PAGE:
• What does it mean that God is willing to sacrifice life for your daily life and for your eternal salvation?

Notice that this identifying event for the Jewish people begins in the home, not in a Temple—with a home liturgy and a family worship ritual—not a priest leading a communal event. I honestly never paid much attention to this detail before, but now, it is so obvious since we are worshiping in our homes with our own Communion elements. God’s liberation begins at our own dinner table.

From there, as soon as the meal is complete, the Israelites leave on foot to participate in God’s freedom and new life for them. They must get up and go, they must join the work, they must trust that while death still happens, it will “pass over” them as they march forward into a new and different life. They go from recognizing and sharing in a sacrificial meal to participating in God’s freedom by sacrificing the only life they know and trusting God to bring them to somewhere new.

The Israelites go from following God’s word at the table to marching into God’s liberation in the street. So too, God calls us from being nourished at our tables, to being a participant in God’s justice and freedom from oppression in the world.

The exodus makes a direct connection for us from dinner to deliverance, from liturgy to liberation, from worship to witness, from ritual to readiness to participate in God’s kingdom. The one makes a ready for the other, the one compels us to do the other, the one is not complete without its fulfillment in freedom work in the world.

So when Jesus takes the bread and wine of the Passover meal—the liturgy that leads to liberation, the dinner that prepares for deliverance, the worship that remembers God’s work of justice, the ritual that readies people to march for freedom and he says, “This is my body and my blood—poured out for many for the forgiveness of sins,” he is saying that he is the new Passover lamb, with his blood over the doorframe of our life and in the cross in our forehead. At the last, death will “pass over” us and instead of our sin, God will see the perfection of Christ.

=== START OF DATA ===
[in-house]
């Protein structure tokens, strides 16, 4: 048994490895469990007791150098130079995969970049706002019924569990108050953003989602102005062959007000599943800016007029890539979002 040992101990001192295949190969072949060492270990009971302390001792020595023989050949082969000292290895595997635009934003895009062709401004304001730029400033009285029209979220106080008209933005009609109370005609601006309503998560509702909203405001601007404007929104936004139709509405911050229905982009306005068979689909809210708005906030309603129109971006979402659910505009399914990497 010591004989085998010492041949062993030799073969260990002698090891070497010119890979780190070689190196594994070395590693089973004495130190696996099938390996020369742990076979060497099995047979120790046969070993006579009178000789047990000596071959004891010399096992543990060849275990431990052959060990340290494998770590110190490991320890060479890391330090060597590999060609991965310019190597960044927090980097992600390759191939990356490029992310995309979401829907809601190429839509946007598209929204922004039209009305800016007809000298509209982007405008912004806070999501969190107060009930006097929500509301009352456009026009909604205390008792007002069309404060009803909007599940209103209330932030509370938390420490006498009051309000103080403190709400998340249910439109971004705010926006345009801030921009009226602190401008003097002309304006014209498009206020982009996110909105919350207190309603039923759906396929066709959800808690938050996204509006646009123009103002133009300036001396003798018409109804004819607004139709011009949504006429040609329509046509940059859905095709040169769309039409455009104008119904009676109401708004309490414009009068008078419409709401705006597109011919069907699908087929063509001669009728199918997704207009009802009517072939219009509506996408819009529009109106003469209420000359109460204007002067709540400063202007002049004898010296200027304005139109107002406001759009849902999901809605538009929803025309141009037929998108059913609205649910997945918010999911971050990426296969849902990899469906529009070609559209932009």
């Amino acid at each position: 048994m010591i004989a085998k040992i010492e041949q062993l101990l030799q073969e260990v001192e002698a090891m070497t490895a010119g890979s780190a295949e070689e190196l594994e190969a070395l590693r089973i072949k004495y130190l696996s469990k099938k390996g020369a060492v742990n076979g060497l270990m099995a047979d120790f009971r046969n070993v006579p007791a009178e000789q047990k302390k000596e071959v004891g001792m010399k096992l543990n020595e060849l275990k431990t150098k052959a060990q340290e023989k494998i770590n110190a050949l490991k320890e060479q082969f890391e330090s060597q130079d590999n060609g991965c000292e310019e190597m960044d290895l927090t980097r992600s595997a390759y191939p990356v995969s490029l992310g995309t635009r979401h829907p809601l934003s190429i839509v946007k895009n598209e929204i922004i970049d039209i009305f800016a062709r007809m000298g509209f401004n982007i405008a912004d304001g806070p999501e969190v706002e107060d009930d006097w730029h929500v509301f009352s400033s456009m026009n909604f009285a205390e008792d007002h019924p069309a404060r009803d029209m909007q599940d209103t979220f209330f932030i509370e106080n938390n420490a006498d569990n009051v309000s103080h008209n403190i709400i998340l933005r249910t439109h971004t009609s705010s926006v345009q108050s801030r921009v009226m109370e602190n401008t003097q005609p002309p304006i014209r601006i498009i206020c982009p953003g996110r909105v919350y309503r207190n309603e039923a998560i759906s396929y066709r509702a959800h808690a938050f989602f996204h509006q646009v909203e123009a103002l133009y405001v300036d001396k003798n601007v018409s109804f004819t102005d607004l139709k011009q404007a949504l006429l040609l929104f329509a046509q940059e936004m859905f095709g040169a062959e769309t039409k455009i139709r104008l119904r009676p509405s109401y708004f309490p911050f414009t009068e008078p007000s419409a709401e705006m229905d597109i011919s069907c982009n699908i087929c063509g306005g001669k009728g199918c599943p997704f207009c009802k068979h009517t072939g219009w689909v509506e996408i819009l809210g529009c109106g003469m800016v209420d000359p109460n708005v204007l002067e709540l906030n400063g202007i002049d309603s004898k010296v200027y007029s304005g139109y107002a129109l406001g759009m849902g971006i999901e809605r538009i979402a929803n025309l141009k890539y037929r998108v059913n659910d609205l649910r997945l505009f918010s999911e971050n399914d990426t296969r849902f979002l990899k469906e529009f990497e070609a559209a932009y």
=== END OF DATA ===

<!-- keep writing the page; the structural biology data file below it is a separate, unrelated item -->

In Holy Communion, we remember that God is willing to make a sacrifice for our freedom. At the Lord’s Supper, we are set free by Christ, so that we can walk in this freedom here and now. With the Israelites, we go from liturgy to liberation, from dinner table to deliverance. We are set free from our own sin through Christ to participate in his work of justice and freedom for all people here and now. We go from worship to witness, from ritual to readiness to participate in God’s kingdom.

  • Have you ever connected the ritual of Communion with the work of freedom from oppression? Who needs to be freed from injustice today?
  • What cause of injustice break your heart? Is it hunger? Homeless veterans? Farmers suffering from climate change? Black Lives Matter? Children living in poverty? Who are you willing to march for, advocate for, enter the street for?
  • If you are not physically able to advocate for situations of injustice, are you willing to become educated about solutions and write to your representatives?
  • What does marching to liberation and freedom in Christ look like for you?

We do not wait with Pharaoh for our own worst sins to return to us and break us. For freedom Christ has set us free. We have received grace upon grace. When we carry the grace which we have received from Christ into the world, it returns to us, “a full measure, pressed down, shaken together, will fall into your lap, for the measure you give, is the measure you get back.” We receive our full measure of grace abundant in Christ Jesus.

So, our belts are tied, our shoes are on, our walking sticks are in hand—we leave no leftovers for this day, we march for liberation, we march to freedom.

Image: My good friend, Rabbi Elana Zelony of Beth Torah Congregation, Richardson, doing a Children's Message on the Passover Seder.